Art Contemplation- In Goya's Greatest Scenes

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Today's art contemplation offering is The Third of May, 1808 by the Spanish painter Fransisco Goya (1746-1828). The scene depicts some of the events and disappointments of the modern revolutionary age. H.W. Janson, in History of Art, writes this about the painting:

"When Napoleon's armies occupied Spain, in 1808, Goya and many other Spaniards hoped that the conquerors would bring the liberal reforms so badly needed. The barbaric behavior of the French troops crushed these hopes and generated a popular resistance of equal savagery. Many of Goya's works from 1810 to 1815 reflect this bitter experience...The picture has all the emotional intensity of religious art, but these martyrs are dying for Liberty, not the Kingdom of Heaven. Nor are their executioners the agents of Satan but of political tyranny: a formation of faceless automatons, impervious to their victims' despair and defiance. The same scene was to be reenacted countless times in modern history. With the clairvoyance of genius, Goya created an image that has become a terrifying symbol of our era".



In 1957 the American Beat poet Lawrence Ferlinghetti wrote one of his most well known poems, In Goya's Greatest Scenes, about his own contemplation of Goya's paintings. This is the poem in full below:


                                         In Goya’s Greatest Scenes

         In Goya’s greatest scenes we seem to see

                                                                            the people of the world
                      exactly at the moment when
                               they first attained the title of
                                                                             "suffering humanity"
                            They writhe upon the page
                                                              in a veritable rage
                                                                                   of adversity
                              Heaped up
                                           groaning with babies and bayonets
                                                                                  under cement skies
                                  in an abstract landscape of blasted trees
                                        bent statues bats wings and beaks
                                                  slippery gibbets
                                       cadavers and carnivorous cocks
                                  and all the final hollering monsters
                                          of the
                                                     "imagination of disaster"
                                they are so bloody real
                                                              it is as if they really still existed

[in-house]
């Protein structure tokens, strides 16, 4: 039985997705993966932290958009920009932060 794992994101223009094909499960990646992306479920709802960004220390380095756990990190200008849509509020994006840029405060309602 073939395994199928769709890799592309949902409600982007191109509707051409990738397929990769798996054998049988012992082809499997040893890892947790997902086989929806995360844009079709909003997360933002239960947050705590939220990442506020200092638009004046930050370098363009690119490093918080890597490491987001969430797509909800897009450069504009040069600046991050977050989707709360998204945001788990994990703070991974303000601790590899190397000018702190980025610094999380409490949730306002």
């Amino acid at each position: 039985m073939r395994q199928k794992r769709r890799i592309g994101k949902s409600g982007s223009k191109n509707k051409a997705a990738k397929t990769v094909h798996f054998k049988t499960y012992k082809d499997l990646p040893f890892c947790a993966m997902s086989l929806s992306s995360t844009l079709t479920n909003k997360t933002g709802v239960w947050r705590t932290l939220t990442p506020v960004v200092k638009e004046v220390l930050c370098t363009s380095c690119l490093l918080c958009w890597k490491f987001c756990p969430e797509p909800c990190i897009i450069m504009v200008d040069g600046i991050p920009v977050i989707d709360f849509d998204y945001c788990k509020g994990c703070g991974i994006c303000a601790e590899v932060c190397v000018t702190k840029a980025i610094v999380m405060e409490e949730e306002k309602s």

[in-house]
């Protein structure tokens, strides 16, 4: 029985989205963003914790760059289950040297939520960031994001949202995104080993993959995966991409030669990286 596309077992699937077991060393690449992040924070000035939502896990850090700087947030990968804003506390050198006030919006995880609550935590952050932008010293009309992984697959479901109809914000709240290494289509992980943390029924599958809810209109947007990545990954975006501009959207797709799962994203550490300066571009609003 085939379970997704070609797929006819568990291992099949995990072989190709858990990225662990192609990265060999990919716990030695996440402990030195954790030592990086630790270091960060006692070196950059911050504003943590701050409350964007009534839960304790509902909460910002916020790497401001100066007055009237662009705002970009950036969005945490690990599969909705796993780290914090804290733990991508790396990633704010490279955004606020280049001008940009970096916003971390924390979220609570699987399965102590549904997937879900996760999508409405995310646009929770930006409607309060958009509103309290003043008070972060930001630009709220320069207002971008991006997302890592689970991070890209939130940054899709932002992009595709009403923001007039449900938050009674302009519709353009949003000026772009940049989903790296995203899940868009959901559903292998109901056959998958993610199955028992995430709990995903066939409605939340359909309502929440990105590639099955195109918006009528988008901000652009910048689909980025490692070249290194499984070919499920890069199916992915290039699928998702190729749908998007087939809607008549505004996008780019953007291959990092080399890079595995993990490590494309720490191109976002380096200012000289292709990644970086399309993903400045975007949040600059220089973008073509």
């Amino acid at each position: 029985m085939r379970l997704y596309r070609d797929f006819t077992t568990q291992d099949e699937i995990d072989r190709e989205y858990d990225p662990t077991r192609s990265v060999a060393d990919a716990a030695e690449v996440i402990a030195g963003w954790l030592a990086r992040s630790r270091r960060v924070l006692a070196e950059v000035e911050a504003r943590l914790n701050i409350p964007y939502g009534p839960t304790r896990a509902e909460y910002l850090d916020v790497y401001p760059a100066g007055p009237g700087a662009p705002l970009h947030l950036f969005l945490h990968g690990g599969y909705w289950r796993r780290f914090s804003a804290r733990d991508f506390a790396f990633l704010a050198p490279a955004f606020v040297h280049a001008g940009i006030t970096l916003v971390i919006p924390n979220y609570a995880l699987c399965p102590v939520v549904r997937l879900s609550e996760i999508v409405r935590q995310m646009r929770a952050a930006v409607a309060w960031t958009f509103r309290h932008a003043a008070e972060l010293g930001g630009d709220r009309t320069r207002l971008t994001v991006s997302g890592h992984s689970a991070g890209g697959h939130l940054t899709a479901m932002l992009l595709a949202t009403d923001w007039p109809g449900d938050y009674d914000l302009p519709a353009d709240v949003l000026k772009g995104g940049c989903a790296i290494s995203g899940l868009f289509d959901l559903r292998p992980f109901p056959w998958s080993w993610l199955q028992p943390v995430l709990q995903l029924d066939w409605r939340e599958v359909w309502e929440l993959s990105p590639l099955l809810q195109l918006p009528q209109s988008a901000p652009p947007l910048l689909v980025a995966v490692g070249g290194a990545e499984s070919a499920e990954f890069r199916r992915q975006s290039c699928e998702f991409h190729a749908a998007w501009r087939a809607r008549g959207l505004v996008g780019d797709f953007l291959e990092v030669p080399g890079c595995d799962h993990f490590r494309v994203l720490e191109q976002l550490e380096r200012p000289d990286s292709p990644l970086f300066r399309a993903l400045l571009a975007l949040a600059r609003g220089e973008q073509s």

And they do


                            Only the landscape is changed

        They still are ranged along the roads

                 plagued by legionnaires
                                                 false windmills and demented roosters
        They are the same people
                                                 only further from home
               on freeways fifty lanes wide
                                         on a concrete continent
                                                   spaced with bland billboards
                                    illustrating imbecile illusions of happiness


        The scene shows fewer tumbrils
                                  but more maimed citizens
                                                             in painted cars
                and they have strange license plates
          and engines
                              that devour America 

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1 comment

  • Comment Link Trevor Malkinson Saturday, 18 December 2010 00:25 posted by Trevor Malkinson

    Found another passage on this painting by art historian Sir Kenneth Clark with a similar analysis:

    "The freedoms won by revolution had been immediately lost either by counter-revolution or by the revolutionary government falling into the hands of military dictators. In Goya's picture of a firing squad, called 3 May 1808, the repeated gesture of those who had raised their arms in heroic affirmation becomes the repeated line of the soldiers' muskets as they liquidate a small group of inconvenient citizens. Well, we are used to this all now. We are almost numbed by repeated disappointments. But in 1810 it was a new discovery, and all the poets, philosophers and artists of the Romantic movements were shattered by it" (p.307).

    You can still here the echoes of that disappointment in the words of Ferlinghetti. As the Romantic movement influenced and generated so much of the character of the postmodern mind/zeitgeist, it makes me wonder how much this disappointment, this "shattering" as Clark puts it, is still alive within us today, and how much evolutionary energy is being held back by this kind of (unconscious?)"numbing".

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